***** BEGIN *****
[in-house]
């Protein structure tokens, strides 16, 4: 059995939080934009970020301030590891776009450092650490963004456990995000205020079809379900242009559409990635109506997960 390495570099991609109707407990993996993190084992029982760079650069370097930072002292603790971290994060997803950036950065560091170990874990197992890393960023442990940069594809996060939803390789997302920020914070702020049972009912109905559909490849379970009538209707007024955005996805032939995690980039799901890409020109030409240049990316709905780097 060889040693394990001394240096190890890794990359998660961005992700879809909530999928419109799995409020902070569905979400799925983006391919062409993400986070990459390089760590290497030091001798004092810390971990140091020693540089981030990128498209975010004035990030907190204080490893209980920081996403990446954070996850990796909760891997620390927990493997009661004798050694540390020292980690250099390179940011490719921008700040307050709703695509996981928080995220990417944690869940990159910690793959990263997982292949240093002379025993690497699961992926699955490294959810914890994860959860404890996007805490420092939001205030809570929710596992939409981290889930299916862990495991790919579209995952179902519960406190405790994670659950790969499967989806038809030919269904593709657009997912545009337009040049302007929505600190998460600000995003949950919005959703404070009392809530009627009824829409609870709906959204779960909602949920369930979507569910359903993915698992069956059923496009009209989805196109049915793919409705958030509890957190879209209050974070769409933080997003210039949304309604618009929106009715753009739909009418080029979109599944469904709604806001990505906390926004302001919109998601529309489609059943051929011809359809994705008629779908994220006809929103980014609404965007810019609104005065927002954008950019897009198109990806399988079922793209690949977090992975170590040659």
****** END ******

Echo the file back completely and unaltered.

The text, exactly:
[in-house]
């Protein structure tokens, strides 16, 4: 059995939080934009970020301030590891776009450092650490963004456990995000205020079809379900242009559409990635109506997960 390495570099991609109707407990993996993190084992029982760079650069370097930072002292603790971290994060997803950036950065560091170990874990197992890393960023442990940069594809996060939803390789997302920020914070702020049972009912109905559909490849379970009538209707007024955005996805032939995690980039799901890409020109030409240049990316709905780097 060889040693394990001394240096190890890794990359998660961005992700879809909530999928419109799995409020902070569905979400799925983006391919062409993400986070990459390089760590290497030091001798004092810390971990140091020693540089981030990128498209975010004035990030907190204080490893209980920081996403990446954070996850990796909760891997620390927990493997009661004798050694540390020292980690250099390179940011490719921008700040307050709703695509996981928080995220990417944690869940990159910690793959990263997982292949240093002379025993690497699961992926699955490294959810914890994860959860404890996007805490420092939001205030809570929710596992939409981290889930299916862990495991790919579209995952179902519960406190405790994670659950790969499967989806038809030919269904593709657009997912545009337009040049302007929505600190998460600000995003949950919005959703404070009392809530009627009824829409609870709906959204779960909602949920369930979507569910359903993915698992069956059923496009009209989805196109049915793919409705958030509890957190879209209050974070769409933080997003210039949304309604618009929106009715753009739909009418080029979109599944469904709604806001990505906390926004302001919109998601529309489609059943051929011809359809994705008629779908994220006809929103980014609404965007810019609104005065927002954008950019897009198109990806399988079922793209690949977090992975170590040659």